How the CSU’s 23rd Campus Came to Be

CSU Channel Islands’ 10-year anniversary celebrates the realization of a century-long journey and the dreams, dedication and contributions of countless individuals.

The seeds for CI were first planted in 1911 when Ventura rancher Nancy Ann Donohoo Taylor stipulated in her will that a portion of her assets be used to start a university in Ventura County. Though her wishes were successfully contested, momentum for a public university continued to grow over the following decades.

Robert and Norma Lagomarsino

Robert J. Lagomarsino took up the charge as a State Senator in 1965, when he and Assemblyman Burt Hansen introduced Senate Bill 288, calling for the establishment of a four-year college in Ventura County. Later that year, Governor Pat Brown signed a bill authorizing a study.

Over the next two decades, CSU studied the region’s educational needs and potential sites, opened a Ventura Learning Center, and purchased a 266- acre lemon orchard near Camarillo.“Clearly, there was a need. We were the largest county in the state without a four-year public university,” Lagomarsino recalled. “There was no organized support – that came much later. But there was interest on the part of a lot of people.”

In 1996, the CSU Chancellor appointed J. Handel Evans, a 35-year veteran CSU administrator who had led the conversion of an old Army base into Cal State Monterey Bay, to lay the groundwork for founding the system’s 23rd campus in Ventura County. Evans faced the monumental task of starting a university with no money, no campus, no employees, no students, and no name. He immediately set out to build public and political support and donations.

J. Handel Evans

Evans soon discovered he had the one most crucial thing on his side: the community.

“I had lunch in every Rotary Club, Optimists Club and public venue I could get into,” Evans recalled. “It was an uphill mission, but it helped create a bunch of supporters that were adamant that we build a university. We raised over $12.5 million on pure trust, without a student on the campus. I’m grateful to those people that took my word for it that this was going to happen and supported it.”

It was no walk in the park and sometimes Evans thought it would never happen. But CSU Channel Islands stands today as a testament to the people in Ventura County who helped make it possible.

“I’m incredibly proud to see how it’s fulfilling its destiny,” said Evans, who retired as CI’s Planning President in 2001 and now works as a higher education consultant. “I still have people stop me in the street to thank me personally for starting the University. It’s a good feeling.”

In addition to finding public and financial support, Evans points to two critical events that led to CI’s establishment: Giving the university a name and the closing and transfer of the Camarillo State Hospital in 1997 to CSU.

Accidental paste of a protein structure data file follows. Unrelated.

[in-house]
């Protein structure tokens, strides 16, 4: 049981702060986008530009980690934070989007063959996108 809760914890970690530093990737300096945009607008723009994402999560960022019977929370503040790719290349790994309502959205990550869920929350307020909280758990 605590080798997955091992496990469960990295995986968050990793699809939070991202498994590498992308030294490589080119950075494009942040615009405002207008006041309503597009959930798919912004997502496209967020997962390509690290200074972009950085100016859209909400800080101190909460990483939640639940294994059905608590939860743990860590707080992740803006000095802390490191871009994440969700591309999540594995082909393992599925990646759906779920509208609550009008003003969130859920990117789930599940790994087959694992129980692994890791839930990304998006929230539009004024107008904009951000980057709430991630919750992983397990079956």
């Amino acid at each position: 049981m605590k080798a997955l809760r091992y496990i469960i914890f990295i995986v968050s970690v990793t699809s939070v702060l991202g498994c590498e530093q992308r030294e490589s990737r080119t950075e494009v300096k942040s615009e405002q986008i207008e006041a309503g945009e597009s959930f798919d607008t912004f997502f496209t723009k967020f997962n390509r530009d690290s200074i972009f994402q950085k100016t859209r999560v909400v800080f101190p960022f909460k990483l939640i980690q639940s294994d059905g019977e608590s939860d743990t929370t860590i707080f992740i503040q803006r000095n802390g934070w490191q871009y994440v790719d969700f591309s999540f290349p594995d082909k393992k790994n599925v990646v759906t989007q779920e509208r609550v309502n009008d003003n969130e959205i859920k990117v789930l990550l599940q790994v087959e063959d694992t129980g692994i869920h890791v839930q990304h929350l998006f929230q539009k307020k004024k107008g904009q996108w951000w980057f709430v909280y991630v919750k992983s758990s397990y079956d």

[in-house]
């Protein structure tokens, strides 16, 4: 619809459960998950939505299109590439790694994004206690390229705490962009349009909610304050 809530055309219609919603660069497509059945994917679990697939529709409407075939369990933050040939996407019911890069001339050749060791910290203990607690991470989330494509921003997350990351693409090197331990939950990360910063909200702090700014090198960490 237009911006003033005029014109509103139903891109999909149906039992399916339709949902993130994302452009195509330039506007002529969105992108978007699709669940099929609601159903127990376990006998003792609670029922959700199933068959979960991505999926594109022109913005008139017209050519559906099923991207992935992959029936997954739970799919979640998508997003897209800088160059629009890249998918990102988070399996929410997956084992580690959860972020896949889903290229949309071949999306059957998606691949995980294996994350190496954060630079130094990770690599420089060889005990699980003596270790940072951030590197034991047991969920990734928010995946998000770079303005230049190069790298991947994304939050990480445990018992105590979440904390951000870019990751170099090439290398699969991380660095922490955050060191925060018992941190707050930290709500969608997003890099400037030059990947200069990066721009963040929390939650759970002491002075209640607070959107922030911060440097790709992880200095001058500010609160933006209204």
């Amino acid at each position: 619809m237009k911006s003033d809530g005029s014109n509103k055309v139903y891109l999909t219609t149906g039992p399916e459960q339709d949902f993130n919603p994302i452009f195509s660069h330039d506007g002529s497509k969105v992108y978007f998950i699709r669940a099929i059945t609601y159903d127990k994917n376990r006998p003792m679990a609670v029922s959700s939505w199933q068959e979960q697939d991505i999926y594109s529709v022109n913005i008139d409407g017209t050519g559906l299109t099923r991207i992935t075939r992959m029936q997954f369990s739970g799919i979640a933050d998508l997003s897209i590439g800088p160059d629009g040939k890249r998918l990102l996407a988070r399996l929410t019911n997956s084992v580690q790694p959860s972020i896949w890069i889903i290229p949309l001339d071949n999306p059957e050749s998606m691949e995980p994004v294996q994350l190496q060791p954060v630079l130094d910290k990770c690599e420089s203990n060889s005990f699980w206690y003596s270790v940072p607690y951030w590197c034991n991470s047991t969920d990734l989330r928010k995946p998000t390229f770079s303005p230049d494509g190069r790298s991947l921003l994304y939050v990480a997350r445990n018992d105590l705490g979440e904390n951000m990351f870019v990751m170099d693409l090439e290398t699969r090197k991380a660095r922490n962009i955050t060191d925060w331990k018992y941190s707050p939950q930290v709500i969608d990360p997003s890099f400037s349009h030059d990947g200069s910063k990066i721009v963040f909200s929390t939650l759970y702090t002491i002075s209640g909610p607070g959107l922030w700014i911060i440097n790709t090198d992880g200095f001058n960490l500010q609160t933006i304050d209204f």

Jack O'Connell

Then-State Senator Jack O’Connell wrote Senate Bill 623, transferring the site to CSU.

After its official establishment as CSU Channel Islands, state funding and private support flowed in, allowing planning, hiring and construction to begin transformation of the campus for students.“It’s the only bill number I can remember in 28 years as an elected official,” O’Connell joked. “Six because there were 6,000 graduating seniors in Ventura County that year. Twenty-three because it was the CSU’s 23rd campus.”

Evans announced his retirement in 2000. In 2001, after a nationwide search, the CSU Board of Trustees appointed President Richard R. Rush, a 20-year faculty member and administrator in the CSU system who led Minnesota State University at Mankato for nearly a decade before coming to CI.

“It immediately struck me that this was an absolutely beautiful campus with unlimited potential,” Rush recalled. “In the early days, it was an interesting kind of pioneer effort on the part of everyone.”

Rush quickly set to work, hiring the first faculty, preparing the campus to open its doors to students in fall 2002, and laying down the vision, mission and strategy that guides CI today.

“I’m grateful to the people who took a risk in leaving successful careers elsewhere to start this University,” Rush said. “It was an exciting time of creation and vision and they did a magnificent job of opening the doors.”

Original 13 faculty

As CI celebrates 10 years of existence, Lagomarsino, Evans and O’Connell say it’s already exceeded their expectations as a model for higher education.

“It’s the crown jewel of the system,” said Lagomarsino. “It’s creating opportunities in Ventura County for people that might not otherwise have them. The 10th anniversary is a milestone on the way to bigger and better things.”

“It’s no longer the best-kept secret in the CSU system,” O’Connell said. “People know this is a campus that’s thriving and providing a quality educational opportunity in an environmentally friendly situation. There’s no doubt in my mind in the next decade that the secret will be out that it’s a preeminent campus.”